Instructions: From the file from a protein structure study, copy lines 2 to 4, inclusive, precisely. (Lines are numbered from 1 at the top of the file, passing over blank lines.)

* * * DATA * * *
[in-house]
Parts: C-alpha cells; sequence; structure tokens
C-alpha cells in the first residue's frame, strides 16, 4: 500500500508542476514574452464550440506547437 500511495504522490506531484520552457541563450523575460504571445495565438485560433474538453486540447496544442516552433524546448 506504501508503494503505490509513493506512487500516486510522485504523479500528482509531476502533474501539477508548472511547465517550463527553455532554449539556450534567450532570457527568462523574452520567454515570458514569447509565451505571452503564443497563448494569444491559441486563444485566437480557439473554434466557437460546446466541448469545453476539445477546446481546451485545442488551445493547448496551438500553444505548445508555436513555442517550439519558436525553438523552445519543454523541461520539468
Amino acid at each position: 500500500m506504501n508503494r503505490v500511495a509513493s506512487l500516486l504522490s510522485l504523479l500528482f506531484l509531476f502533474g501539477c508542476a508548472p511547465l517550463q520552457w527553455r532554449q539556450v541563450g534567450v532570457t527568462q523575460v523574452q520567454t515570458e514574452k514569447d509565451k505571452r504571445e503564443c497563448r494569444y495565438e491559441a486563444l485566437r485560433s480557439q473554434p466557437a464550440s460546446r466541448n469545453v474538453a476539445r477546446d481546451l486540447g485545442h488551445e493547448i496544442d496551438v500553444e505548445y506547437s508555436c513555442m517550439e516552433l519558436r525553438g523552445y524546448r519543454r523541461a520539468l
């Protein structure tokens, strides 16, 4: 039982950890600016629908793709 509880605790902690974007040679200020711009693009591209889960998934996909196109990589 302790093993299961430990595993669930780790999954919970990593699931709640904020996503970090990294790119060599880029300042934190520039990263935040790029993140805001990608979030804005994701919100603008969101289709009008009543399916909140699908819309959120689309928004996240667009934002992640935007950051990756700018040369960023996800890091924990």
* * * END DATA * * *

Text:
Parts: C-alpha cells; sequence; structure tokens
C-alpha cells in the first residue's frame, strides 16, 4: 500500500508542476514574452464550440506547437 500511495504522490506531484520552457541563450523575460504571445495565438485560433474538453486540447496544442516552433524546448 506504501508503494503505490509513493506512487500516486510522485504523479500528482509531476502533474501539477508548472511547465517550463527553455532554449539556450534567450532570457527568462523574452520567454515570458514569447509565451505571452503564443497563448494569444491559441486563444485566437480557439473554434466557437460546446466541448469545453476539445477546446481546451485545442488551445493547448496551438500553444505548445508555436513555442517550439519558436525553438523552445519543454523541461520539468
Amino acid at each position: 500500500m506504501n508503494r503505490v500511495a509513493s506512487l500516486l504522490s510522485l504523479l500528482f506531484l509531476f502533474g501539477c508542476a508548472p511547465l517550463q520552457w527553455r532554449q539556450v541563450g534567450v532570457t527568462q523575460v523574452q520567454t515570458e514574452k514569447d509565451k505571452r504571445e503564443c497563448r494569444y495565438e491559441a486563444l485566437r485560433s480557439q473554434p466557437a464550440s460546446r466541448n469545453v474538453a476539445r477546446d481546451l486540447g485545442h488551445e493547448i496544442d496551438v500553444e505548445y506547437s508555436c513555442m517550439e516552433l519558436r525553438g523552445y524546448r519543454r523541461a520539468l